The report authors found that, "the majority of people convicted of drug possession in Texas are sentenced to some form of incarceration." Indeed, when it came to low level drug cases, "Particularly in Texas and Louisiana, prosecutors did more than simply pursue these cases—they often selected the highest charges available and went after people as hard as they could." In support of that contention, said the report:
In 2015, according to data we analyzed from Texas courts, nearly 16,000 people were sentenced to incarceration for drug possession at the “state jail felony” level—defined as possession of under one gram of substances containing commonly used drugs, including cocaine, heroin, methamphetamine, PCP, oxycodone, MDMA, mescaline, and mushrooms (or between 4 ounces and 5 pounds of marijuana).Remarkably,
One gram, the weight of less than one-fourth a sugar packet, is enough for only a handful of doses for new users of many drugs. Data presented here for the first time suggests that in 2015, more than 78 percent of people sentenced to incarceration for felony drug possession in Texas possessed under a gram. Possibly thousands more were prosecuted and put on probation, potentially with felony convictions. In Dallas County, the data suggests that nearly 90 percent of possession defendants sentenced to incarceration were for under a gram.
In Texas, between 2012 and 2016, approximately one of eleven people in prison had drug possession as their most serious offense; two of every three people serving time for drug charges were there for drug possession; and 116 people had received life sentences for drug possession, at least seven of which were for an amount weighing between one and four grams.There was this commentary regarding oft-cited failures of the probation system:
Although probation is a lesser penalty, interviewees in Florida, Louisiana, and Texas told us they felt “set up to fail” on probation, due to the enormous challenges involved in satisfying probation conditions (for example, frequent meetings at distant locations that make it impossible for probationers to hold down a job, but require that they earn money to pay for travel and fees). Some defense attorneys told us that probation conditions were so onerous and unrealistic that they would counsel clients to take a short jail or prison sentence instead. A number of interviewees said if they were offered probation again, they would choose incarceration; others said they knew probation would be too hard and so chose jail time.The Statesman account included this notable tidbit:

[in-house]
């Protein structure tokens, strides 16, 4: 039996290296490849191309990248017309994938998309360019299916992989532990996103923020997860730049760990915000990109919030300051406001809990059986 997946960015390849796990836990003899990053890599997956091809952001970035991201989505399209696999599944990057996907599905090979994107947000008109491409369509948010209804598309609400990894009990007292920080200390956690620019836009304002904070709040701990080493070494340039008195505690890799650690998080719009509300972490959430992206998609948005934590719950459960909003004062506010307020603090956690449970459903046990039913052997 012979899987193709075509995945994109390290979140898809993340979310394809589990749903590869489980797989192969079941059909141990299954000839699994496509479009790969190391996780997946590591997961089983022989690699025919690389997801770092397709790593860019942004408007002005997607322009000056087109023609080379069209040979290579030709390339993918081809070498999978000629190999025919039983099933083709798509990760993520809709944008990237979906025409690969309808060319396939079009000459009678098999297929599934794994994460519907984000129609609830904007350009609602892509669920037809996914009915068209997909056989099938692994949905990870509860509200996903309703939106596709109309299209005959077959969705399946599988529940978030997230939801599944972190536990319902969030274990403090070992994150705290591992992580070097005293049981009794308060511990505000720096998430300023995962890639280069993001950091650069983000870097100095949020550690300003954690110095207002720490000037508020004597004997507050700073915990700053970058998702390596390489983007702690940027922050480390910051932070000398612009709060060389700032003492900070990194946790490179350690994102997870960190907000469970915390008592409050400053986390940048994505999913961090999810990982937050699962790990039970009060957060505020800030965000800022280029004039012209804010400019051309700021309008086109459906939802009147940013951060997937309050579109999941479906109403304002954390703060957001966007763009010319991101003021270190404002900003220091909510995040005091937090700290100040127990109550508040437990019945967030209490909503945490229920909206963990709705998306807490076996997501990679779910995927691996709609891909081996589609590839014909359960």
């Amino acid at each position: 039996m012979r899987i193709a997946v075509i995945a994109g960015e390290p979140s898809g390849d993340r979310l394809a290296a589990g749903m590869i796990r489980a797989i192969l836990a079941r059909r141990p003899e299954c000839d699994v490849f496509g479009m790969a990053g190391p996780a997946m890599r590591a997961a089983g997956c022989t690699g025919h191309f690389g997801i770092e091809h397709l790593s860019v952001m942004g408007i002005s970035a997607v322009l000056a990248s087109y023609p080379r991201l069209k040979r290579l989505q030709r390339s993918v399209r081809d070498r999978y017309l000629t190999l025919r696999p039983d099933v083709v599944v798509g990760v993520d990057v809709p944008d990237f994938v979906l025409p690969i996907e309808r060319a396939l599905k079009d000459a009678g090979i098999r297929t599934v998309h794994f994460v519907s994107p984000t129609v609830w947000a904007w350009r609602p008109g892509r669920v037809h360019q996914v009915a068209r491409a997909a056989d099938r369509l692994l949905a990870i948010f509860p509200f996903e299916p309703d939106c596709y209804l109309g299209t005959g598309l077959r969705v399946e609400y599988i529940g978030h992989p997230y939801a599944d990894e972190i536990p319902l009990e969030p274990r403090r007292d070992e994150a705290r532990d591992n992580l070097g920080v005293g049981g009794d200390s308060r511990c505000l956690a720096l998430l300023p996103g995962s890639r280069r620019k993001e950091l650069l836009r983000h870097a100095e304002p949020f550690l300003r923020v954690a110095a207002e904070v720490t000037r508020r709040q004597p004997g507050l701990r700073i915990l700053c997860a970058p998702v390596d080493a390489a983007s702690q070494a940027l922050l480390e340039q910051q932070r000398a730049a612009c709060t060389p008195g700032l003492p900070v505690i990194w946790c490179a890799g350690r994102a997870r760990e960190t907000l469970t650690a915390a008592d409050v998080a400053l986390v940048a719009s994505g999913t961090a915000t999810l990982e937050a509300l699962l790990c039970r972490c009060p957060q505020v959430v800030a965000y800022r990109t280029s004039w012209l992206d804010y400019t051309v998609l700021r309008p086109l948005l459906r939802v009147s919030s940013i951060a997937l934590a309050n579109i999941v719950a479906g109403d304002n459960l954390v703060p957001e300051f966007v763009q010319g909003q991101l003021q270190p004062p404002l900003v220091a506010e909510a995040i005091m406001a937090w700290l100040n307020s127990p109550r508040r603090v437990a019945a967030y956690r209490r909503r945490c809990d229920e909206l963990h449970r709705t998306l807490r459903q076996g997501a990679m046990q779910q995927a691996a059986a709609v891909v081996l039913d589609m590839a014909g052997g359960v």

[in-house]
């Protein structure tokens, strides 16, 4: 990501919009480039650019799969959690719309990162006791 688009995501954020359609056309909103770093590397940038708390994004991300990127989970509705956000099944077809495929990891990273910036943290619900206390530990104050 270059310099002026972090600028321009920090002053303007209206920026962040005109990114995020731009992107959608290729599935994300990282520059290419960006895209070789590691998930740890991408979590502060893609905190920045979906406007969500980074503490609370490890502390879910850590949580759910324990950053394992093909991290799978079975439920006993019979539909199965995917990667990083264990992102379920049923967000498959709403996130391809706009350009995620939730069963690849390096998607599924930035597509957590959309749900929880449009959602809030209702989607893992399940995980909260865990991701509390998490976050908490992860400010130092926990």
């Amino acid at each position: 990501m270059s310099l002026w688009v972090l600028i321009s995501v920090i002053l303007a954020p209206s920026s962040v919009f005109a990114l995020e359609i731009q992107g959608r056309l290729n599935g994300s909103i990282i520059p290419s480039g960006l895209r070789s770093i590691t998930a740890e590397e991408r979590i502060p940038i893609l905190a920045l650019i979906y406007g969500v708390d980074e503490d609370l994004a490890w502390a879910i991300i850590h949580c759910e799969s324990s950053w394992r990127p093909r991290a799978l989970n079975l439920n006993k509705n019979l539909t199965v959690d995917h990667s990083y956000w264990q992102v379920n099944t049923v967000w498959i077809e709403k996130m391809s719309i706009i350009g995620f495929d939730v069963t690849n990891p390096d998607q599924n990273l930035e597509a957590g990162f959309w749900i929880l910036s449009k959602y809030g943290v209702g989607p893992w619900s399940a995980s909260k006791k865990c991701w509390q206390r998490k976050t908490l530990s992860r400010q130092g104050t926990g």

In Texas, where possession of even trace amounts of illegal drugs can lead to jail sentences, the report found that drug possession charges accounted for 78 percent of almost 900,000 misdemeanor and felony drug cases that were handled by state courts from September 2010 through January 2016.Other findings included:
- Drug possession cases accounted for more than 15 percent of all county and district court criminal dockets.
- Almost 80 percent of Texans incarcerated for drug possession received a state jail felony, meaning they had less than a gram — about the weight of one-fourth of a sugar packet — of cocaine, heroin, methamphetamine, PCP, oxycodone and other common drugs, or between 4 ounces and 5 pounds of marijuana. A conviction for having less than a gram carries a potential jail term of six months to two years, while 1 to 4 grams can bring two to 10 years, the report said.
- A black person in Texas is 2.4 times more likely to be arrested for drug possession than a white person, although other studies have shown a similar rate of drug use among blacks and whites.